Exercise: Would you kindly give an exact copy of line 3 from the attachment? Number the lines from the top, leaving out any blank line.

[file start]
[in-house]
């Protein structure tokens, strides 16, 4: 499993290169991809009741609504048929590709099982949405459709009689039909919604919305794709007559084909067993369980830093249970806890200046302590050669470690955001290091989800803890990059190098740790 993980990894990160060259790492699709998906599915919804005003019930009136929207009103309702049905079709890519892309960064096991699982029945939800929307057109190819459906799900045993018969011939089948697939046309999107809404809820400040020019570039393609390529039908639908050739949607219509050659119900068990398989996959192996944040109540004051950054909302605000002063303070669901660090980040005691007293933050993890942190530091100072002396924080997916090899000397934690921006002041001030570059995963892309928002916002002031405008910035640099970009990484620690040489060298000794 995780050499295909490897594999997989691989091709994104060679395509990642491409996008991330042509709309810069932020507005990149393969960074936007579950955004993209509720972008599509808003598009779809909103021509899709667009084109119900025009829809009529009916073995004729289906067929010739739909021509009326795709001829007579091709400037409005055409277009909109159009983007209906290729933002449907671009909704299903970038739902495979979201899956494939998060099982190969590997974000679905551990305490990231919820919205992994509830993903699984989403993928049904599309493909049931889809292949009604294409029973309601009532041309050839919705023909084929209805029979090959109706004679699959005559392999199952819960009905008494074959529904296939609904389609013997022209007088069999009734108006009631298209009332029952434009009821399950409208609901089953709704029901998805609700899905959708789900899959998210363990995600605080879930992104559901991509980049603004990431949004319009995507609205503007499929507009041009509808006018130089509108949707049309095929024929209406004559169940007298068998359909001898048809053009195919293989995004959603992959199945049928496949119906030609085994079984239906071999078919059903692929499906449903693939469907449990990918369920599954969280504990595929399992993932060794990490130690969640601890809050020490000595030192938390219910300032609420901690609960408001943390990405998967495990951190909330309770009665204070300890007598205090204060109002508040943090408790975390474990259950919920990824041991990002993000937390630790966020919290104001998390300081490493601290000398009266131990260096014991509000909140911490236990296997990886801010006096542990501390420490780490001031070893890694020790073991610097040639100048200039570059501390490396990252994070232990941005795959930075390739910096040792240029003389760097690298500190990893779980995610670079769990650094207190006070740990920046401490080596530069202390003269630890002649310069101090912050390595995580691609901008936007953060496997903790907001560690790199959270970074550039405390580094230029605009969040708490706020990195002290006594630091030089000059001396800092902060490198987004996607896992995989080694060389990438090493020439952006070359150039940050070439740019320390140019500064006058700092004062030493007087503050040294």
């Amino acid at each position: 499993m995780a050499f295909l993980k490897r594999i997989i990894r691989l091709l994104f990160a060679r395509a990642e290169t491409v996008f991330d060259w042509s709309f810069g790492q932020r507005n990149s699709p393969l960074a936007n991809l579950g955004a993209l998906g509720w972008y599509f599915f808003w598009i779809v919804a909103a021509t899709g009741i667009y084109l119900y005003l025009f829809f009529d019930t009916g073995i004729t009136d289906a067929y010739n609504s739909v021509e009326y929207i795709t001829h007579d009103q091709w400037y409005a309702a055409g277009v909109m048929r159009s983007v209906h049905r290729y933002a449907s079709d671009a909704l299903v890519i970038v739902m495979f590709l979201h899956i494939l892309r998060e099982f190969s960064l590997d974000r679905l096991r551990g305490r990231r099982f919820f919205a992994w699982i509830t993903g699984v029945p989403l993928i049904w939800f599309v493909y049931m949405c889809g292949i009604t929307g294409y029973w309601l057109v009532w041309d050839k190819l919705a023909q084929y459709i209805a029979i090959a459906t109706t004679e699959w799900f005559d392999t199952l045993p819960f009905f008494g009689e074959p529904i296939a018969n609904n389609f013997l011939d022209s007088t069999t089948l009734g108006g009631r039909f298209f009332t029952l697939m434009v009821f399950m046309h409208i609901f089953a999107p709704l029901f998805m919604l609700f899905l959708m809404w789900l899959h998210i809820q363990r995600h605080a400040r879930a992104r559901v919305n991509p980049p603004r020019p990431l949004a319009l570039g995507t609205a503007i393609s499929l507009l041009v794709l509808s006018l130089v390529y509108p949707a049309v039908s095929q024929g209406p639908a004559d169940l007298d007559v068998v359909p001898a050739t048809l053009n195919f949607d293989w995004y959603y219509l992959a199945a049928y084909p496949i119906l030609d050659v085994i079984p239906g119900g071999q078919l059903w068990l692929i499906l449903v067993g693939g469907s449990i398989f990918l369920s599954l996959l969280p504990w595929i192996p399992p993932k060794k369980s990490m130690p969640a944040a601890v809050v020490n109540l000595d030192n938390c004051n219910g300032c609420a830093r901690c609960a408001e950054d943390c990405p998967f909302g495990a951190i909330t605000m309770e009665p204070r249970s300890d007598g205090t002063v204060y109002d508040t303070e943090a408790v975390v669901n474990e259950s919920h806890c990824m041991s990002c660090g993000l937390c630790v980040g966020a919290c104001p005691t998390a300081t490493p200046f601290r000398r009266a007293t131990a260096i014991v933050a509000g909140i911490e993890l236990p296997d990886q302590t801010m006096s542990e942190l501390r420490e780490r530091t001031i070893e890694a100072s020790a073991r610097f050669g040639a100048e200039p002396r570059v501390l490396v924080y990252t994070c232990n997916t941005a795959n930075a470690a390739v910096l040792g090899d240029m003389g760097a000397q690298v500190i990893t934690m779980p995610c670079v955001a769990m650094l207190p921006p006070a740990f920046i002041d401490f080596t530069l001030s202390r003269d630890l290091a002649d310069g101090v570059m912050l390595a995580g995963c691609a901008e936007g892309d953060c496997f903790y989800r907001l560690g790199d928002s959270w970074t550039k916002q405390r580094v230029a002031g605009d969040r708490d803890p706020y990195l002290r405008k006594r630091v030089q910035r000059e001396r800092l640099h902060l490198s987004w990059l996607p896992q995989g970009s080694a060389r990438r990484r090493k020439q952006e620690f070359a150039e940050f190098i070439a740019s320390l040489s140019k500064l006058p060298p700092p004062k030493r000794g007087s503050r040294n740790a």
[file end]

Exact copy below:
């Amino acid at each position: 499993m995780a050499f295909l993980k490897r594999i997989i990894r691989l091709l994104f990160a060679r395509a990642e290169t491409v996008f991330d060259w042509s709309f810069g790492q932020r507005n990149s699709p393969l960074a936007n991809l579950g955004a993209l998906g509720w972008y599509f599915f808003w598009i779809v919804a909103a021509t899709g009741i667009y084109l119900y005003l025009f829809f009529d019930t009916g073995i004729t009136d289906a067929y010739n609504s739909v021509e009326y929207i795709t001829h007579d009103q091709w400037y409005a309702a055409g277009v909109m048929r159009s983007v209906h049905r290729y933002a449907s079709d671009a909704l299903v890519i970038v739902m495979f590709l979201h899956i494939l892309r998060e099982f190969s960064l590997d974000r679905l096991r551990g305490r990231r099982f919820f919205a992994w699982i509830t993903g699984v029945p989403l993928i049904w939800f599309v493909y049931m949405c889809g292949i009604t929307g294409y029973w309601l057109v009532w041309d050839k190819l919705a023909q084929y459709i209805a029979i090959a459906t109706t004679e699959w799900f005559d392999t199952l045993p819960f009905f008494g009689e074959p529904i296939a018969n609904n389609f013997l011939d022209s007088t069999t089948l009734g108006g009631r039909f298209f009332t029952l697939m434009v009821f399950m046309h409208i609901f089953a999107p709704l029901f998805m919604l609700f899905l959708m809404w789900l899959h998210i809820q363990r995600h605080a400040r879930a992104r559901v919305n991509p980049p603004r020019p990431l949004a319009l570039g995507t609205a503007i393609s499929l507009l041009v794709l509808s006018l130089v390529y509108p949707a049309v039908s095929q024929g209406p639908a004559d169940l007298d007559v068998v359909p001898a050739t048809l053009n195919f949607d293989w995004y959603y219509l992959a199945a049928y084909p496949i119906l030609d050659v085994i079984p239906g119900g071999q078919l059903w068990l692929i499906l449903v067993g693939g469907s449990i398989f990918l369920s599954l996959l969280p504990w595929i192996p399992p993932k060794k369980s990490m130690p969640a944040a601890v809050v020490n109540l000595d030192n938390c004051n219910g300032c609420a830093r901690c609960a408001e950054d943390c990405p998967f909302g495990a951190i909330t605000m309770e009665p204070r249970s300890d007598g205090t002063v204060y109002d508040t303070e943090a408790v975390v669901n474990e259950s919920h806890c990824m041991s990002c660090g993000l937390c630790v980040g966020a919290c104001p005691t998390a300081t490493p200046f601290r000398r009266a007293t131990a260096i014991v933050a509000g909140i911490e993890l236990p296997d990886q302590t801010m006096s542990e942190l501390r420490e780490r530091t001031i070893e890694a100072s020790a073991r610097f050669g040639a100048e200039p002396r570059v501390l490396v924080y990252t994070c232990n997916t941005a795959n930075a470690a390739v910096l040792g090899d240029m003389g760097a000397q690298v500190i990893t934690m779980p995610c670079v955001a769990m650094l207190p921006p006070a740990f920046i002041d401490f080596t530069l001030s202390r003269d630890l290091a002649d310069g101090v570059m912050l390595a995580g995963c691609a901008e936007g892309d953060c496997f903790y989800r907001l560690g790199d928002s959270w970074t550039k916002q405390r580094v230029a002031g605009d969040r708490d803890p706020y990195l002290r405008k006594r630091v030089q910035r000059e001396r800092l640099h902060l490198s987004w990059l996607p896992q995989g970009s080694a060389r990438r990484r090493k020439q952006e620690f070359a150039e940050f190098i070439a740019s320390l040489s140019k500064l006058p060298p700092p004062k030493r000794g007087s503050r040294n740790a």